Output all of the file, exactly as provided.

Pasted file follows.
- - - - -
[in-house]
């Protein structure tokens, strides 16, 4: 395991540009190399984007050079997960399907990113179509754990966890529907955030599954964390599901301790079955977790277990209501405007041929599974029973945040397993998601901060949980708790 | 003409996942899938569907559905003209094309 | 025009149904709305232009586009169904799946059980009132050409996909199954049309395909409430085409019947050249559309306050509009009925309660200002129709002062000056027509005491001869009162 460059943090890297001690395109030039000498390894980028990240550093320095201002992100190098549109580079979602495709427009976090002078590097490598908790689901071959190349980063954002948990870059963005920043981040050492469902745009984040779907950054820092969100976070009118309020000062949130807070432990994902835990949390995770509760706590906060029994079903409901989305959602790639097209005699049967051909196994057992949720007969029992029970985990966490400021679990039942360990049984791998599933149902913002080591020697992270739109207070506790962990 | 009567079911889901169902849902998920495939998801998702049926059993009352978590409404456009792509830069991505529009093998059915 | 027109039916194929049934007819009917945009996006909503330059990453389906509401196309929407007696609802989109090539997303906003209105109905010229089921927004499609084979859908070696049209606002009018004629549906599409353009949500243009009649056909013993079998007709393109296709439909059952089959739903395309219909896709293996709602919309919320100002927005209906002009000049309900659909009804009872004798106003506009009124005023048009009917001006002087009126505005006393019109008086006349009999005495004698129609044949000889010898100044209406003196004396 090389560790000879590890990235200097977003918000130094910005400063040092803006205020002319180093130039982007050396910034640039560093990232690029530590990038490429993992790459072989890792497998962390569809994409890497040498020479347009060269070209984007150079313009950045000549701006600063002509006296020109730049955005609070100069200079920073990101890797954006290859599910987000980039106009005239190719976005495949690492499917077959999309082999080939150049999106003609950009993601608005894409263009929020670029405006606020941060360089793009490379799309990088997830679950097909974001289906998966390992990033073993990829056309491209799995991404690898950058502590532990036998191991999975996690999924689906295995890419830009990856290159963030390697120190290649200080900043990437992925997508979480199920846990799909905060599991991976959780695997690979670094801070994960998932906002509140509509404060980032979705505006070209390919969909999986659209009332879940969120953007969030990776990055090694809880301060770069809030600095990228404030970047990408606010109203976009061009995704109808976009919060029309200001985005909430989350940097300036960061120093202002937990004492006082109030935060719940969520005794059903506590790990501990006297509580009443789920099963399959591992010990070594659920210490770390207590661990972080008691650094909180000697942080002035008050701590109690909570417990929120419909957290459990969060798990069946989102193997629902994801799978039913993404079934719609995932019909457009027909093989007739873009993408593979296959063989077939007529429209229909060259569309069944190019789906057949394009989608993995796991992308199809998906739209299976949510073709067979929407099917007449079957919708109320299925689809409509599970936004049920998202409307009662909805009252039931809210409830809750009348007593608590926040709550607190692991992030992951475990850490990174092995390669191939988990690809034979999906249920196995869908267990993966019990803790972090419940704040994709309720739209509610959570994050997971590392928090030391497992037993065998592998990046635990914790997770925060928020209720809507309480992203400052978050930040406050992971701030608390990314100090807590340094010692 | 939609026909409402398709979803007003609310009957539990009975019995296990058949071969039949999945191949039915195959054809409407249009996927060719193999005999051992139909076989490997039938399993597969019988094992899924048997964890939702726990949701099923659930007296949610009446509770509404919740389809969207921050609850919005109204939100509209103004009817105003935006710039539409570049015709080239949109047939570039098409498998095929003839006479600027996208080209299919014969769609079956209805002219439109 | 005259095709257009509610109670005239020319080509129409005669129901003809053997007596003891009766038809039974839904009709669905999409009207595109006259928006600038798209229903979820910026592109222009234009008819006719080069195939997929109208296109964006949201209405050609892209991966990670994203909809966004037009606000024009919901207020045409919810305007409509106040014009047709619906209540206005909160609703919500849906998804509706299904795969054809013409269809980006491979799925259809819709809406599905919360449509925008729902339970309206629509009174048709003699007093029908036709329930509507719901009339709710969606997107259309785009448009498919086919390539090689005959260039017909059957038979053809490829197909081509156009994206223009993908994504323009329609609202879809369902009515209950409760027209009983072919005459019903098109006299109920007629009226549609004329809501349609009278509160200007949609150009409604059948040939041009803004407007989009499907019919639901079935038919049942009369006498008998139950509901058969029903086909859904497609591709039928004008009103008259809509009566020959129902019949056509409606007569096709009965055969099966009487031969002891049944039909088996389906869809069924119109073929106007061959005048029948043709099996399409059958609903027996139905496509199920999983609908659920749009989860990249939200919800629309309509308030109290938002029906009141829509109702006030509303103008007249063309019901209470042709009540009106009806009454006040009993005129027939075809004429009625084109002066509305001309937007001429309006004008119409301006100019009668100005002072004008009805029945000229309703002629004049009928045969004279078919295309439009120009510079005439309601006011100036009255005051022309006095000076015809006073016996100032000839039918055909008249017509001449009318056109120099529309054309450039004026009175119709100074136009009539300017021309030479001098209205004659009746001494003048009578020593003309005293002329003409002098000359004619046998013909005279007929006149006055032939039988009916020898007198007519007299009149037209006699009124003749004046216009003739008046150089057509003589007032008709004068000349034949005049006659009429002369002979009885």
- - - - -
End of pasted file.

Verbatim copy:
[in-house]
């Protein structure tokens, strides 16, 4: 395991540009190399984007050079997960399907990113179509754990966890529907955030599954964390599901301790079955977790277990209501405007041929599974029973945040397993998601901060949980708790 | 003409996942899938569907559905003209094309 | 025009149904709305232009586009169904799946059980009132050409996909199954049309395909409430085409019947050249559309306050509009009925309660200002129709002062000056027509005491001869009162 460059943090890297001690395109030039000498390894980028990240550093320095201002992100190098549109580079979602495709427009976090002078590097490598908790689901071959190349980063954002948990870059963005920043981040050492469902745009984040779907950054820092969100976070009118309020000062949130807070432990994902835990949390995770509760706590906060029994079903409901989305959602790639097209005699049967051909196994057992949720007969029992029970985990966490400021679990039942360990049984791998599933149902913002080591020697992270739109207070506790962990 | 009567079911889901169902849902998920495939998801998702049926059993009352978590409404456009792509830069991505529009093998059915 | 027109039916194929049934007819009917945009996006909503330059990453389906509401196309929407007696609802989109090539997303906003209105109905010229089921927004499609084979859908070696049209606002009018004629549906599409353009949500243009009649056909013993079998007709393109296709439909059952089959739903395309219909896709293996709602919309919320100002927005209906002009000049309900659909009804009872004798106003506009009124005023048009009917001006002087009126505005006393019109008086006349009999005495004698129609044949000889010898100044209406003196004396 090389560790000879590890990235200097977003918000130094910005400063040092803006205020002319180093130039982007050396910034640039560093990232690029530590990038490429993992790459072989890792497998962390569809994409890497040498020479347009060269070209984007150079313009950045000549701006600063002509006296020109730049955005609070100069200079920073990101890797954006290859599910987000980039106009005239190719976005495949690492499917077959999309082999080939150049999106003609950009993601608005894409263009929020670029405006606020941060360089793009490379799309990088997830679950097909974001289906998966390992990033073993990829056309491209799995991404690898950058502590532990036998191991999975996690999924689906295995890419830009990856290159963030390697120190290649200080900043990437992925997508979480199920846990799909905060599991991976959780695997690979670094801070994960998932906002509140509509404060980032979705505006070209390919969909999986659209009332879940969120953007969030990776990055090694809880301060770069809030600095990228404030970047990408606010109203976009061009995704109808976009919060029309200001985005909430989350940097300036960061120093202002937990004492006082109030935060719940969520005794059903506590790990501990006297509580009443789920099963399959591992010990070594659920210490770390207590661990972080008691650094909180000697942080002035008050701590109690909570417990929120419909957290459990969060798990069946989102193997629902994801799978039913993404079934719609995932019909457009027909093989007739873009993408593979296959063989077939007529429209229909060259569309069944190019789906057949394009989608993995796991992308199809998906739209299976949510073709067979929407099917007449079957919708109320299925689809409509599970936004049920998202409307009662909805009252039931809210409830809750009348007593608590926040709550607190692991992030992951475990850490990174092995390669191939988990690809034979999906249920196995869908267990993966019990803790972090419940704040994709309720739209509610959570994050997971590392928090030391497992037993065998592998990046635990914790997770925060928020209720809507309480992203400052978050930040406050992971701030608390990314100090807590340094010692 | 939609026909409402398709979803007003609310009957539990009975019995296990058949071969039949999945191949039915195959054809409407249009996927060719193999005999051992139909076989490997039938399993597969019988094992899924048997964890939702726990949701099923659930007296949610009446509770509404919740389809969207921050609850919005109204939100509209103004009817105003935006710039539409570049015709080239949109047939570039098409498998095929003839006479600027996208080209299919014969769609079956209805002219439109 | 005259095709257009509610109670005239020319080509129409005669129901003809053997007596003891009766038809039974839904009709669905999409009207595109006259928006600038798209229903979820910026592109222009234009008819006719080069195939997929109208296109964006949201209405050609892209991966990670994203909809966004037009606000024009919901207020045409919810305007409509106040014009047709619906209540206005909160609703919500849906998804509706299904795969054809013409269809980006491979799925259809819709809406599905919360449509925008729902339970309206629509009174048709003699007093029908036709329930509507719901009339709710969606997107259309785009448009498919086919390539090689005959260039017909059957038979053809490829197909081509156009994206223009993908994504323009329609609202879809369902009515209950409760027209009983072919005459019903098109006299109920007629009226549609004329809501349609009278509160200007949609150009409604059948040939041009803004407007989009499907019919639901079935038919049942009369006498008998139950509901058969029903086909859904497609591709039928004008009103008259809509009566020959129902019949056509409606007569096709009965055969099966009487031969002891049944039909088996389906869809069924119109073929106007061959005048029948043709099996399409059958609903027996139905496509199920999983609908659920749009989860990249939200919800629309309509308030109290938002029906009141829509109702006030509303103008007249063309019901209470042709009540009106009806009454006040009993005129027939075809004429009625084109002066509305001309937007001429309006004008119409301006100019009668100005002072004008009805029945000229309703002629004049009928045969004279078919295309439009120009510079005439309601006011100036009255005051022309006095000076015809006073016996100032000839039918055909008249017509001449009318056109120099529309054309450039004026009175119709100074136009009539300017021309030479001098209205004659009746001494003048009578020593003309005293002329003409002098000359004619046998013909005279007929006149006055032939039988009916020898007198007519007299009149037209006699009124003749004046216009003739008046150089057509003589007032008709004068000349034949005049006659009429002369002979009885």